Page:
The town counsel of Freetown is investigating complaints that the longtime building inspector treated residents rudely and unfairly.
Most of the allegations against Paul Bourgeois, who has been health agent and building inspector for more than two decades in this town of 9,000 people, occurred from 2003 to the present.
At a Feb. 25 selectmen’s meeting, several businesspeople in town alleged that Bourgeois has performed his duties in a petty and mean-spirited manner, has played favorites, and has stonewalled certain projects.
Selectmen went into executive session after the meeting and decided to have the town counsel, the Boston law firm of Kopelman and Paige, investigate the allegations. Town officials did not elaborate and Town Administrator Richard Brown would say only, “This is a personnel matter.”
In recent weeks, about 50 people — five times the usual number — have been attending Board of Selectmen meetings to raise additional concerns about Bourgeois. He remains on the job, but a growing number of residents, including those at a March 11 meeting, have demanded his immediate dismissal.
When the Globe requested an interview for this article, Bourgeois responded on March 13 with a statement drafted with his legal counsel, Richard E. Burke Jr. of New Bedford-based Beauregard, Burke & Franco.
Bourgeois said he has been fair and accurate during his tenure, and that not everyone will be happy with the person who has to enforce building codes. He added that many of the complaints are news to him, and some are defamatory.
“I look forward to an impartial investigation by the town. I am fully cooperating with the town. I am confident that a full and fair review of all the evidence will show that I have acted ethically” during 26 years of service, he said.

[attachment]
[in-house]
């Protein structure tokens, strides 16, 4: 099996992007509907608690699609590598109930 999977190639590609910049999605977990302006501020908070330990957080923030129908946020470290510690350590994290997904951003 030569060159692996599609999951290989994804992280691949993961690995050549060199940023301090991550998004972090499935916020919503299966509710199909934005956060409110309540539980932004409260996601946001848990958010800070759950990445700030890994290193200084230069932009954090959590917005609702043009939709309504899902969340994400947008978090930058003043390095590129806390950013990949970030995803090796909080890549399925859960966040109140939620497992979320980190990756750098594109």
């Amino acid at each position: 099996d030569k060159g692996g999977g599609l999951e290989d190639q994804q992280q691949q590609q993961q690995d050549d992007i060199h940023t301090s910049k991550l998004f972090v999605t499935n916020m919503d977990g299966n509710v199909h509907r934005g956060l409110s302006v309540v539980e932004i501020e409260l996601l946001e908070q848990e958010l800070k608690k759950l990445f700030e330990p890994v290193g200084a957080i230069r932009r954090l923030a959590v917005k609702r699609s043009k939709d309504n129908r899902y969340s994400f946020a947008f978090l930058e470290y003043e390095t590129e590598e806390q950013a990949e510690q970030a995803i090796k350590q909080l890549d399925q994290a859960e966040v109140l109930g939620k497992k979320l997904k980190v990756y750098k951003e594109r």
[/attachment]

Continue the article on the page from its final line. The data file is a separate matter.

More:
Though the complaints stretch back many years, the move against Bourgeois picked up steam after a dispute last fall with Roger Choquette, owner of Flint Armament, a gun store at the Crossroads Plaza.
At one selectmen’s meeting, Richard Padelford, owner of Crossroads Plaza, said that Bourgeois’ actions forced the gun store to delay its opening for two months, spanning the hunting season.
In an interview, Padelford said that when the store was about to open, Bourgeois told Choquette that he needed architectural, electrical, and plumbing permits, causing delays that cost the store an estimated $300,000 in revenue.
“People have been afraid [of Bourgeois] for years,” said Padelford, a businessman in Freetown for 25 years.
“At the outset, Bourgeois was a tough building inspector, but typical enough — rude, heavy-handed. But as the years passed . . . it got to the point that you never knew what you were going to run into when you went into the Building Department. He might call your request a ridiculous waste of time or he might decide to be helpful,” Padelford said.
In early January, Padelford and Choquette hired Pittman Investigations, a Dartmouth-based private investigation company, to gather information against Bourgeois. The results of the investigation have not yet been turned over to selectmen.
According to investigator Kenneth Pittman, several residents have alleged that Bourgeois confused and frustrated property owners’ efforts to meet building requirements.
In a March 20 statement delivered to Town Hall, George Lambert told selectmen that he and his wife lived at 8 Dunham Road for 12 years. In November 2011, a fire destroyed half of their home. While trying to save what remained, they got a letter from Bourgeois demanding they tear the entire house down or face town action.
Lambert said the couple felt singled out by Bourgeois and that he would make the permitting and inspection process for new construction as expensive and unpleasant as possible, so they moved out of Freetown.
“Having our house burn down after years of work and losing a lifetime of memories was traumatic enough. We decided that we would not put ourselves in a position to be under the thumb of that man again,” Lambert, now a restaurant owner in Taunton, said in the statement.
The private investigation also produced complaints from residents who said Bourgeois was verbally abrasive.
In a statement for the investigator, Sister Joseph Marie Levesque, former director of Cathedral Camp in Freetown, said that in 2005, employees felt intimidated by Bourgeois, who lived at the north end of the property.
She said staff and children ran indoors when Bourgeois’ Doberman pinschers roamed around the camp property, and that he once yelled at the camp director when a sign out front was altered without a permit.
“We dreaded every single time he came onto the property,” said the nun.